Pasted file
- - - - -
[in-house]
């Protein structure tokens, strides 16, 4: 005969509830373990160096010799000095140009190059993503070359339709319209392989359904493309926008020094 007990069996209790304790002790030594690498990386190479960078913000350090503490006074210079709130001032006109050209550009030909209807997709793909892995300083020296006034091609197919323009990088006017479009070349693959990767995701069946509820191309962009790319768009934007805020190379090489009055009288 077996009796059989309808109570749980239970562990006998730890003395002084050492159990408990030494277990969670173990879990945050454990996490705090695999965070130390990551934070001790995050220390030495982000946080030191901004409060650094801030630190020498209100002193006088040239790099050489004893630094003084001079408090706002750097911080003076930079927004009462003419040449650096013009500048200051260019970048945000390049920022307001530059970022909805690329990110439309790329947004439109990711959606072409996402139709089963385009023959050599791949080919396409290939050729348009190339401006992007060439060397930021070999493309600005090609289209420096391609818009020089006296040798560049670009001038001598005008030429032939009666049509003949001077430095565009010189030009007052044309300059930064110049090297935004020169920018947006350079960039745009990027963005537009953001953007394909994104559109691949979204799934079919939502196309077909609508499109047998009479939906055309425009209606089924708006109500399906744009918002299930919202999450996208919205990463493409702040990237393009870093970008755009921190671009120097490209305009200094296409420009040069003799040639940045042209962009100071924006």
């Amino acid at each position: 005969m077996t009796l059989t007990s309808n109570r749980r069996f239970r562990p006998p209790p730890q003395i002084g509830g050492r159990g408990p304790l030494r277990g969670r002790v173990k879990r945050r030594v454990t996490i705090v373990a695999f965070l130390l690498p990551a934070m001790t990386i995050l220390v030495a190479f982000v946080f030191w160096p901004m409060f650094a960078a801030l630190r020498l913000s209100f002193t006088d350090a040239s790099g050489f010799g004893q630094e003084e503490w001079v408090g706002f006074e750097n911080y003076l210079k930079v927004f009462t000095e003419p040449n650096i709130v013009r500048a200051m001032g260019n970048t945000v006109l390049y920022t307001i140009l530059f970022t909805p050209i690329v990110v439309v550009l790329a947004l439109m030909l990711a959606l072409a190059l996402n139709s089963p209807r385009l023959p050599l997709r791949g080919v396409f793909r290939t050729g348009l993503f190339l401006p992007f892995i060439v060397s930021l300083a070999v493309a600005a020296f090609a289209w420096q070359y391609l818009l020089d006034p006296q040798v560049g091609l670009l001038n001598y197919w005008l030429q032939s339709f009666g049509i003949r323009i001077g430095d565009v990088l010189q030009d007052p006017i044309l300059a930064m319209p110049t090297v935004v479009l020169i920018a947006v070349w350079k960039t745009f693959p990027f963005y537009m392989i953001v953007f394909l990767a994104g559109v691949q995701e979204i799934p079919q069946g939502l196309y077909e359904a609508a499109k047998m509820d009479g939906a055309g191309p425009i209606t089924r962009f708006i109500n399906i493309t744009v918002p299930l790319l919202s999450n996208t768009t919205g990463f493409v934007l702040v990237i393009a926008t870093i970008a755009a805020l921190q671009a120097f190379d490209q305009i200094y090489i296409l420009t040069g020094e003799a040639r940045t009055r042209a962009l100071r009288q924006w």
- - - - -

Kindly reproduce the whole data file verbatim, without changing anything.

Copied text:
[in-house]
């Protein structure tokens, strides 16, 4: 005969509830373990160096010799000095140009190059993503070359339709319209392989359904493309926008020094 007990069996209790304790002790030594690498990386190479960078913000350090503490006074210079709130001032006109050209550009030909209807997709793909892995300083020296006034091609197919323009990088006017479009070349693959990767995701069946509820191309962009790319768009934007805020190379090489009055009288 077996009796059989309808109570749980239970562990006998730890003395002084050492159990408990030494277990969670173990879990945050454990996490705090695999965070130390990551934070001790995050220390030495982000946080030191901004409060650094801030630190020498209100002193006088040239790099050489004893630094003084001079408090706002750097911080003076930079927004009462003419040449650096013009500048200051260019970048945000390049920022307001530059970022909805690329990110439309790329947004439109990711959606072409996402139709089963385009023959050599791949080919396409290939050729348009190339401006992007060439060397930021070999493309600005090609289209420096391609818009020089006296040798560049670009001038001598005008030429032939009666049509003949001077430095565009010189030009007052044309300059930064110049090297935004020169920018947006350079960039745009990027963005537009953001953007394909994104559109691949979204799934079919939502196309077909609508499109047998009479939906055309425009209606089924708006109500399906744009918002299930919202999450996208919205990463493409702040990237393009870093970008755009921190671009120097490209305009200094296409420009040069003799040639940045042209962009100071924006």
């Amino acid at each position: 005969m077996t009796l059989t007990s309808n109570r749980r069996f239970r562990p006998p209790p730890q003395i002084g509830g050492r159990g408990p304790l030494r277990g969670r002790v173990k879990r945050r030594v454990t996490i705090v373990a695999f965070l130390l690498p990551a934070m001790t990386i995050l220390v030495a190479f982000v946080f030191w160096p901004m409060f650094a960078a801030l630190r020498l913000s209100f002193t006088d350090a040239s790099g050489f010799g004893q630094e003084e503490w001079v408090g706002f006074e750097n911080y003076l210079k930079v927004f009462t000095e003419p040449n650096i709130v013009r500048a200051m001032g260019n970048t945000v006109l390049y920022t307001i140009l530059f970022t909805p050209i690329v990110v439309v550009l790329a947004l439109m030909l990711a959606l072409a190059l996402n139709s089963p209807r385009l023959p050599l997709r791949g080919v396409f793909r290939t050729g348009l993503f190339l401006p992007f892995i060439v060397s930021l300083a070999v493309a600005a020296f090609a289209w420096q070359y391609l818009l020089d006034p006296q040798v560049g091609l670009l001038n001598y197919w005008l030429q032939s339709f009666g049509i003949r323009i001077g430095d565009v990088l010189q030009d007052p006017i044309l300059a930064m319209p110049t090297v935004v479009l020169i920018a947006v070349w350079k960039t745009f693959p990027f963005y537009m392989i953001v953007f394909l990767a994104g559109v691949q995701e979204i799934p079919q069946g939502l196309y077909e359904a609508a499109k047998m509820d009479g939906a055309g191309p425009i209606t089924r962009f708006i109500n399906i493309t744009v918002p299930l790319l919202s999450n996208t768009t919205g990463f493409v934007l702040v990237i393009a926008t870093i970008a755009a805020l921190q671009a120097f190379d490209q305009i200094y090489i296409l420009t040069g020094e003799a040639r940045t009055r042209a962009l100071r009288q924006w």